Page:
Yankees deadline moves paying off in the field

Chase Headley's defense has made a difference for the Yankees. (Photo: mlb.com) Despite Brian Cashman's best efforts to improve the Yankees offense at the trade deadline, it appears that this team will have to rely on its strong pitching staff to carry them down the stretch.

The Yankees' main offensive acquisitions - Stephen Drew, Martin Prado and Chase Headley - have provided little help at the plate since arriving in the Bronx.

But that fact ignores the huge contributions that the trio has made with their gloves, sparking a dramatic improvement in the Yankees infield defense over the past month.

Let's take a deeper look at how each has impacted the Yankees in the field since putting on the pinstripes.

Third Base Cashman downplayed Headley's defensive ability when the trade with the Padres was announced on July 22, classifying his defense as “average”.

Headley has been anything but average at the hot corner with the Yankees.

Not only does his defense pass the eye test with numerous highlight-worthy plays and web gems over the past month, but the stats also back up his superior defensive skills and show how he has bolstered the team's defense on the left side of the infield.

From the beginning of the season through July 22, the team converted just 69 percent of groundballs and infield fly balls/line drives into outs that were in the third baseman's approximate fielding zone.

Since July 23 (Headley's first start at third base), the Yankees have improved that out rate to 79 percent, ranking first among all major-league teams over the past month.

How much has that improved defense impacted the bottom line – i.e. preventing runs? Yankee third basemen in that span have saved an estimated five runs in just 23 games; in the first 99 games, their fielders at the hot corner combined for zero Defensive Runs Saved.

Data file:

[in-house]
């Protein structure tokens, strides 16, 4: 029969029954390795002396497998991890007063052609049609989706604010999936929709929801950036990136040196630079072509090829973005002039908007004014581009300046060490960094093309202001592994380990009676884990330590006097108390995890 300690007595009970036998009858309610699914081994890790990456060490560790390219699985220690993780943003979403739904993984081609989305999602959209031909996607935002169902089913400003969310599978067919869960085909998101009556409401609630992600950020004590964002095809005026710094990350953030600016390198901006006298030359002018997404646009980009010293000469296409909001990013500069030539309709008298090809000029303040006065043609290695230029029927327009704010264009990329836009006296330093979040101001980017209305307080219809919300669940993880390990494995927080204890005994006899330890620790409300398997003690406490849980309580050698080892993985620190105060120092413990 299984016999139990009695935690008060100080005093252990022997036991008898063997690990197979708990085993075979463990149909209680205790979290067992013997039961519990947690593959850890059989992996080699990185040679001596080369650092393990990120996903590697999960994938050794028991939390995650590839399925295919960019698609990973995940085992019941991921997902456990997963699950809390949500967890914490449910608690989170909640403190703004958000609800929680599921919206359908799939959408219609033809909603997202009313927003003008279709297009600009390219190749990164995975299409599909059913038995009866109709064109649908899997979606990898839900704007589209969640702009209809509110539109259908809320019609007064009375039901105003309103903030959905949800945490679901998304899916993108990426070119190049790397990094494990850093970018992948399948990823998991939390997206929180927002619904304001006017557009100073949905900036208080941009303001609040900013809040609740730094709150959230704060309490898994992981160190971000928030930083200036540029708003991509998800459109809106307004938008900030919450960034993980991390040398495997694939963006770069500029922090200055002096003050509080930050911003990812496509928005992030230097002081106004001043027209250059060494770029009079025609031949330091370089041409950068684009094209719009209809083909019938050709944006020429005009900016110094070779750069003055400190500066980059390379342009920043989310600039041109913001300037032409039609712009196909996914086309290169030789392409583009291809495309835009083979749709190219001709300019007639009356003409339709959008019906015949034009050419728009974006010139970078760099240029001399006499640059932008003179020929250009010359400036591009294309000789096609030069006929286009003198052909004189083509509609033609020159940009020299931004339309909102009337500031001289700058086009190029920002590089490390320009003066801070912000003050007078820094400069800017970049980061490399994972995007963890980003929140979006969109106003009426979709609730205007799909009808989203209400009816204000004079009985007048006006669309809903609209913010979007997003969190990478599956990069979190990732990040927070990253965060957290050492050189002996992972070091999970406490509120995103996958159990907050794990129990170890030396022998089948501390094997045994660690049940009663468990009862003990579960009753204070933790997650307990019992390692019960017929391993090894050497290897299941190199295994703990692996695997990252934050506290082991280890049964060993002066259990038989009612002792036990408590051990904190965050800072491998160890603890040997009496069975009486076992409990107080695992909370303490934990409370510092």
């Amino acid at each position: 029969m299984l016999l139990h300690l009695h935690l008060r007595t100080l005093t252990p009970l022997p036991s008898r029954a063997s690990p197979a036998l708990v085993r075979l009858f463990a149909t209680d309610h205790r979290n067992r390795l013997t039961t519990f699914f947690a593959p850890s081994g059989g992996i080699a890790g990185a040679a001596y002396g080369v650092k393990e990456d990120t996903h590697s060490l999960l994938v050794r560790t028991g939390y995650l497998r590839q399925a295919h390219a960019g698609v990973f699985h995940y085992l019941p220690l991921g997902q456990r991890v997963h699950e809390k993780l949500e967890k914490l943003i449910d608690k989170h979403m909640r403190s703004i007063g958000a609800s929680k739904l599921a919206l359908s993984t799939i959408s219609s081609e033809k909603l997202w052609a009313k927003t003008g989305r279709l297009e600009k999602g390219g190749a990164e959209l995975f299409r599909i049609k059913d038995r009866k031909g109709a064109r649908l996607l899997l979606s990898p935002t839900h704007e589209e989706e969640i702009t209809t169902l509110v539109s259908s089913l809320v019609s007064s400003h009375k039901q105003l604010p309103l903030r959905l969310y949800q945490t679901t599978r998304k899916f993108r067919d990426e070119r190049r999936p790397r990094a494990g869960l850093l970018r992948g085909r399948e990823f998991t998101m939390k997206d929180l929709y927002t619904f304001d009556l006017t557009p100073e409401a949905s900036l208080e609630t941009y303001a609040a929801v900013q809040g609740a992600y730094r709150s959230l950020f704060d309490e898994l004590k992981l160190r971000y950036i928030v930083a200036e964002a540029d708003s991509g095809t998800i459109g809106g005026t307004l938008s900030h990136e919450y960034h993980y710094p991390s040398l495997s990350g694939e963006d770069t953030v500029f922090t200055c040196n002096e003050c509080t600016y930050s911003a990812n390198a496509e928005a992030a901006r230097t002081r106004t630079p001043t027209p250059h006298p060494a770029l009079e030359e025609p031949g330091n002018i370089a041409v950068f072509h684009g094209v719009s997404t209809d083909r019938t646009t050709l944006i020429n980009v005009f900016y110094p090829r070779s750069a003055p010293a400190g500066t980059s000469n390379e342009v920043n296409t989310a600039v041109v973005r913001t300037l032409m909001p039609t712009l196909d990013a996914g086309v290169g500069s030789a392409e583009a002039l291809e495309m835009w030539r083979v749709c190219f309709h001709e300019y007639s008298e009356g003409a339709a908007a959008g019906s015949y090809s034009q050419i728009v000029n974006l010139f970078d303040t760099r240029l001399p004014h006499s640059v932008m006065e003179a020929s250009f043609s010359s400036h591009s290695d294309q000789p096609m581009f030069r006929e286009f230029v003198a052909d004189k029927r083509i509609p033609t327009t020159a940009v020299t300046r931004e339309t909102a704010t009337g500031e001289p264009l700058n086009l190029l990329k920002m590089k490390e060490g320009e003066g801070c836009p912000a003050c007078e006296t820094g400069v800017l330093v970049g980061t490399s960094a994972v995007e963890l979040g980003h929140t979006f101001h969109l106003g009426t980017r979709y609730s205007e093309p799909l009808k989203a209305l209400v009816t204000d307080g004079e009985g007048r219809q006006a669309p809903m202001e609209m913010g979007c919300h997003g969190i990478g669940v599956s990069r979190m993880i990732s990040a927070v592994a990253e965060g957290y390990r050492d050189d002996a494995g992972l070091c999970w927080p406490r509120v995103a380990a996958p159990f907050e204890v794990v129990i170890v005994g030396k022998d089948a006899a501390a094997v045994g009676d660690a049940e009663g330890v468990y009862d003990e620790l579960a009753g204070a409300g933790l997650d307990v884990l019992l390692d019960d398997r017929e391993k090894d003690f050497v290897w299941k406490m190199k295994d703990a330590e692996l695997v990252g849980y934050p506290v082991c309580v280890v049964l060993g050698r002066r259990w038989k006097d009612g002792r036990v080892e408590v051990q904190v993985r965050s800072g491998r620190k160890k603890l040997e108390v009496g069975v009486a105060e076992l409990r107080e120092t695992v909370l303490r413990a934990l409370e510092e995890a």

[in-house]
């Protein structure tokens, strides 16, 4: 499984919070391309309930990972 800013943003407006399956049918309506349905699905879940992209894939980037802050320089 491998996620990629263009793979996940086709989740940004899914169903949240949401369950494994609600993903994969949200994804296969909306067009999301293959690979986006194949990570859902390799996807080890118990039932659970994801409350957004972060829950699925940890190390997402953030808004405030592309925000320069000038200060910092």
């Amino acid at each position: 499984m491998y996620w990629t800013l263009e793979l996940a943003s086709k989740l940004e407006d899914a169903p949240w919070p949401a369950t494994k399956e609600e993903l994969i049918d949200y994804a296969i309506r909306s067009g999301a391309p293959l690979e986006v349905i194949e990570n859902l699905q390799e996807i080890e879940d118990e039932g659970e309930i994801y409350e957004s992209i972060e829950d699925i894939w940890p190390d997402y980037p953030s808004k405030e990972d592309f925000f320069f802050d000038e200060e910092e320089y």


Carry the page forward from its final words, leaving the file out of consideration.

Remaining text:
Baseball Info Solutions has developed a system to track the details of defensive plays that are not captured in traditional fielding statistics. Specifically, they identify and categorize Good Fielding Plays (web-gem nominees) and Defensive Misplays (any play where the fielder screws up) for every game of the season.

Prior to Headley's arrival, Yankee third basemen had more Defensive Misplays/Errors (36) than Good Fielding Plays (31). Only five teams' third basemen had a worse ratio of good-to-bad defensive plays than the Yankees through July 22.

It has been a completely different story over the past month. Since July 23, Yankee third basemen have more than twice as many Good Fielding Plays (11) as Defensive Misplays/Errors (5).

Second Base Brian Roberts' defense this season was mostly passable and sometimes poor, but it was his repeated defensive miscues that frustrated many Yankee fans night after night.

Although Drew has had some issues adjusting to his new position on the diamond (4 Defensive Misplays and Errors), he and Prado still have provided above-average defense at a position that sorely needed an upgrade.

In the first four months, the Yankees converted 80 percent of balls hit into the second baseman's approximate fielding zone; since August 1, that out rate has increased modestly to 84 percent.

The duo has combined to save four runs in 14 games at second base with the Yankees; prior to their arrival at the trade deadline, Yankee second basemen (excluding Brendan Ryan) had zero Defensive Runs Saved.

The Yankees' Hunt for October this season appears to be following a different formula than in the past. Instead of relying on their big bats to lead them down the stretch, the team is leaning on its strong pitching and defense to remain in the playoff hunt.

So while Headley, Drew and Prado have not been able to solve the Yankees offensive woes, they still have made a difference with their outstanding infield defense and their impact on this team should not be discounted.